Sometimes you want people to leave you alone, because you don’t know what to say to them about how you feel. Sometimes you worry that your depression is hurting them too.

Sometimes you crave someone to hug you tight, to love you unconditionally, to encourage you and stand with you as you seek treatment. Sometimes all you want to hear is that, despite what you feel at this moment, the world is still beautiful, you’re still capable of happiness and worthy of receiving it, and the future still holds amazing possibilities.

Sometimes there is still hope. Sometimes that’s enough.

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Therese Borchard
I am a writer and chaplain trying to live a simple life in Annapolis, Maryland.

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12 Responses
  1. maria

    Mark as I read the way you describe depression I thought you were describing me as well .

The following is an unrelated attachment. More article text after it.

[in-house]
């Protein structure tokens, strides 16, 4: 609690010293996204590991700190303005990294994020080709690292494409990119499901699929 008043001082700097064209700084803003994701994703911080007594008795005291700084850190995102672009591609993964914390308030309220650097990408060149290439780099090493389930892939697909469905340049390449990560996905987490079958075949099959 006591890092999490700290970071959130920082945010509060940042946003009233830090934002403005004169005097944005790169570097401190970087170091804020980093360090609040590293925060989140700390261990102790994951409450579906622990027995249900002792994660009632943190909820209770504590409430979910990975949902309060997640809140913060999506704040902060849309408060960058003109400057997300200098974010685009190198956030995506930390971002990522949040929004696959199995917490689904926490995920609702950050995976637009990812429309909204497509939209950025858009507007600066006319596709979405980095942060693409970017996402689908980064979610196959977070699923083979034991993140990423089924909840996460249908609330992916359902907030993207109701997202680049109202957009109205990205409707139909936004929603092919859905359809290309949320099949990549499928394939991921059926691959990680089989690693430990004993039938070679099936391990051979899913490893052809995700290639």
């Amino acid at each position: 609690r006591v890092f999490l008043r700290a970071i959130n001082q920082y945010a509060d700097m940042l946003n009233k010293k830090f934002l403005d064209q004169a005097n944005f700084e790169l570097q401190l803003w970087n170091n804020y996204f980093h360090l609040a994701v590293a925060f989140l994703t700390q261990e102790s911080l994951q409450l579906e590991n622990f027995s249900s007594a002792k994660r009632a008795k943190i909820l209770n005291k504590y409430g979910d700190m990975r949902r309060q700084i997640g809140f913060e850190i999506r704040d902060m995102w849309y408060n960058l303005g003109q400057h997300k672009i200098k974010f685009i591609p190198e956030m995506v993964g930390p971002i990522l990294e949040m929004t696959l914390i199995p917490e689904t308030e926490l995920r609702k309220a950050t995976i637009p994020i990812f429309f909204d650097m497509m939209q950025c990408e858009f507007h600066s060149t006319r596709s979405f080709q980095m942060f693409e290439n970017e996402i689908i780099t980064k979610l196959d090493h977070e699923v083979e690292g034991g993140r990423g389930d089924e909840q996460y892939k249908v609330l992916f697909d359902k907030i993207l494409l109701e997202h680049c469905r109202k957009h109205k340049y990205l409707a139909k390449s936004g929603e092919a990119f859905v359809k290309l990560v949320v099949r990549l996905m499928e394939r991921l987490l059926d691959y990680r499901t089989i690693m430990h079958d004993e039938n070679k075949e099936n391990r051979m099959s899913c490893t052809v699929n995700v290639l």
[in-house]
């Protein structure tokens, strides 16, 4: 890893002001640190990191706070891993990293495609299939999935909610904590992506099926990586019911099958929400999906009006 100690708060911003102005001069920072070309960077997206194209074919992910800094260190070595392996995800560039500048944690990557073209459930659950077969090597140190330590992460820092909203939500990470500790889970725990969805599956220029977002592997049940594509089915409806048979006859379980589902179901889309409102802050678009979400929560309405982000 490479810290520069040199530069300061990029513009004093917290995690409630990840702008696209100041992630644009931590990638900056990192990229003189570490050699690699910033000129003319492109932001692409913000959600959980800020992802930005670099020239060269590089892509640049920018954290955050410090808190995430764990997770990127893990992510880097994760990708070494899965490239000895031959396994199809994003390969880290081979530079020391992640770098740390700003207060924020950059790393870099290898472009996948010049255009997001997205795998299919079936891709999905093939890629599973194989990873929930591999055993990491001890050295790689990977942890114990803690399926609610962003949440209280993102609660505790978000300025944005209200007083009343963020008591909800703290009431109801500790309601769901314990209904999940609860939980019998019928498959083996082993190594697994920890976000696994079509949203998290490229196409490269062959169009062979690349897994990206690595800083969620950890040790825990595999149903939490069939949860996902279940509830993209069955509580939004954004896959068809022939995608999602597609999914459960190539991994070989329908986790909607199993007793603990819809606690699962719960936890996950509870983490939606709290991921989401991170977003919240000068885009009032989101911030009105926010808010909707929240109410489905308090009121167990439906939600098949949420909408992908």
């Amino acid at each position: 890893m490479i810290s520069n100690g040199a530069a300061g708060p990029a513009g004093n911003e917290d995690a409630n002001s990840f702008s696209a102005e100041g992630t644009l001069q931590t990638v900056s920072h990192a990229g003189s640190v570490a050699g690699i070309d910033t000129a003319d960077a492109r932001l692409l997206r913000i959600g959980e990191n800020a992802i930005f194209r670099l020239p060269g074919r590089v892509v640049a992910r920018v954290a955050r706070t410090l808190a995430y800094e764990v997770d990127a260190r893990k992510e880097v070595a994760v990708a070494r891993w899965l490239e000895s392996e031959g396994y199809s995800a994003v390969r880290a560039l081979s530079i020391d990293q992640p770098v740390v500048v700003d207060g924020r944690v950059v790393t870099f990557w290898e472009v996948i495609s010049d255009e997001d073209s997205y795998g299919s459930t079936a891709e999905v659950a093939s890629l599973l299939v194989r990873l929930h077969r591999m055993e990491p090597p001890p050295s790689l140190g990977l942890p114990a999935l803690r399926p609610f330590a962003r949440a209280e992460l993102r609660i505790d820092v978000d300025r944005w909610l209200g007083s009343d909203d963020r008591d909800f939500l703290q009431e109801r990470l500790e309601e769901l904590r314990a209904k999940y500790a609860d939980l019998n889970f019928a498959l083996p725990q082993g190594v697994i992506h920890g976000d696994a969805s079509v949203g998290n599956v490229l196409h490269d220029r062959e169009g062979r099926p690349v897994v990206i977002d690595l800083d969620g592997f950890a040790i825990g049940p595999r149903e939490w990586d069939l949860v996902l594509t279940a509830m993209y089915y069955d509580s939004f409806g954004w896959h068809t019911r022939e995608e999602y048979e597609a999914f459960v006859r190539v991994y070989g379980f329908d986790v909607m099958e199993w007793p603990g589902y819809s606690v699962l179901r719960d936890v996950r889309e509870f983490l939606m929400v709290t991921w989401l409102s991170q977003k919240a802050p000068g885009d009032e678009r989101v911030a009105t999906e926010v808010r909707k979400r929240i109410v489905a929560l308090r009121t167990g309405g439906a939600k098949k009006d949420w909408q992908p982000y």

I am a highly functioning depressed person who never gives in to her moods but suffers to the core of my soul just as you described it .
    Nobody knows the black dog that lives inside of me but it torments me ,but I still go on
    Thank you so much for sharing this

  2. That was wonderful I am going to read that over and over ?❤️? the words r written with so much truth. I know and hope there help for us because it is terrible . Sometimes u need that big hug and someone say I will be there for u and understand . Trying to get through this u think at gr it came on at 34 and now 74 u would have yur degree. But God has Ben helping me but sometimes I do not listen ❤️ May God watch over all of US to fight this battle .

  3. Matt Brockman

    I get a sense of relief knowing someone understands what’s going on within me. Thanks very much.


  4. Martha